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25 September 2008 Closed field magnetron sputtering: new generation sputtering process for optical coatings
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Abstract
"Closed field" magnetron (CFM) sputtering offers a flexible and high throughput deposition process for optical coatings and thin films. CFM sputtering uses two or more different metal targets to deposit multilayers comprising a wide range of dielectrics, metals and conductive oxides. Moreover, CFM provides a room temperature deposition process with high ion current density, low bias voltage and reactive oxidation in the entire volume around the rotating substrate drum carrier, thereby producing films over a large surface area at high deposition rate with excellent and reproducible optical properties. Machines based on the Closed Field are scaleable to meet a range of batch and in-line size requirements. Typically, thin film thickness control to <±1% is accomplished simply using time, although optical monitoring can be used for more demanding applications. Fine layer thickness control and deposition of graded index layers is also assisted with a specially designed rotating shutter mechanism. This paper presents data on optical properties for CFM deposited optical coatings, including anti-reflection, thermal control filters, graded coatings, narrowband filters as well as conductive transparent oxides such as indium tin oxide and carbide films. Benefits of the CFM sputter process are described.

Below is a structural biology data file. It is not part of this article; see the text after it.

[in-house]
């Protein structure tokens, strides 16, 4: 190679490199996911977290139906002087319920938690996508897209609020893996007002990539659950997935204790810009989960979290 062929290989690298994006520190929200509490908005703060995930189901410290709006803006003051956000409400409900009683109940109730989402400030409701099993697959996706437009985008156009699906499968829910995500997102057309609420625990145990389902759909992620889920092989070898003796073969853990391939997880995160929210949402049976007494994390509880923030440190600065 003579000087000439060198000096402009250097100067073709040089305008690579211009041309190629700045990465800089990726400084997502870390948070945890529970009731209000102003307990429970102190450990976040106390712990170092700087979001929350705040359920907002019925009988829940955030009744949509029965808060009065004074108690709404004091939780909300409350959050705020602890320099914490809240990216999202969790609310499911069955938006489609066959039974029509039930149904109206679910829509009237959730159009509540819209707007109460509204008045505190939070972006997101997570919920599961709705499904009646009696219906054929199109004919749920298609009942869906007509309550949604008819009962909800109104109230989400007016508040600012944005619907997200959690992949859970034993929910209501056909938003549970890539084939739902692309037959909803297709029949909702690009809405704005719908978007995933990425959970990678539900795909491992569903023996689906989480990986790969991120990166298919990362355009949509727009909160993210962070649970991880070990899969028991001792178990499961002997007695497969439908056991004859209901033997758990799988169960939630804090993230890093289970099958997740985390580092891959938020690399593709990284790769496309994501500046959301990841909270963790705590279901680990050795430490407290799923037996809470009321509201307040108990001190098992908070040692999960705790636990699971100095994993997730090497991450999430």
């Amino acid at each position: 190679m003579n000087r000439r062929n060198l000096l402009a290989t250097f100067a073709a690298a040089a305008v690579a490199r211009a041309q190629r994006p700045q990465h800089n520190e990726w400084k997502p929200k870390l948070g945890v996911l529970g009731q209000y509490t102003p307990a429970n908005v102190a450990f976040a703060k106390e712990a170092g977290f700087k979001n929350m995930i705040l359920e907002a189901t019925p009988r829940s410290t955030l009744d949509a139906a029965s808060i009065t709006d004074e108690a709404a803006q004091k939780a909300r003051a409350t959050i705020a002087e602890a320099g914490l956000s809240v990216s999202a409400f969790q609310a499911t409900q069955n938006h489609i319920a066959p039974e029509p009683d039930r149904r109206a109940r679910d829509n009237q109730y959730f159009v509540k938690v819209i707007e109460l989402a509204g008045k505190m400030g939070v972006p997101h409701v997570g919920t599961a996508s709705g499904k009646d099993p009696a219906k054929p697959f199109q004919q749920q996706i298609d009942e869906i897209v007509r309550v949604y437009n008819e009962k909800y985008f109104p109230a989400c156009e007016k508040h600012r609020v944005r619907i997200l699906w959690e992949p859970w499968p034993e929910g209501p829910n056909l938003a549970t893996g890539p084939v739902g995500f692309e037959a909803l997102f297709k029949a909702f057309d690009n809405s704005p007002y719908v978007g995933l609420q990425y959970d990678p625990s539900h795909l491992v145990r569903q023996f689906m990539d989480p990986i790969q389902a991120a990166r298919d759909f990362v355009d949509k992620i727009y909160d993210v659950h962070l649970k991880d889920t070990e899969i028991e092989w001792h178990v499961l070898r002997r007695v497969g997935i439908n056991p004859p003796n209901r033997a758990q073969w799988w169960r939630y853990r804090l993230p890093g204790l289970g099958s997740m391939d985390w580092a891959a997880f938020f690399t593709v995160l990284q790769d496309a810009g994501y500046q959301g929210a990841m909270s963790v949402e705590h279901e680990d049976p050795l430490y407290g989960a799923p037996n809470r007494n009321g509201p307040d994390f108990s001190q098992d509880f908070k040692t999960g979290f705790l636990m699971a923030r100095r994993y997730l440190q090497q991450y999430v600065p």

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D. R. Gibson, I. Brinkley, E. M. Waddell, and J. M. Walls "Closed field magnetron sputtering: new generation sputtering process for optical coatings", Proc. SPIE 7101, Advances in Optical Thin Films III, 710108 (25 September 2008); doi: 10.1117/12.797152; https://doi.org/10.1117/12.797152
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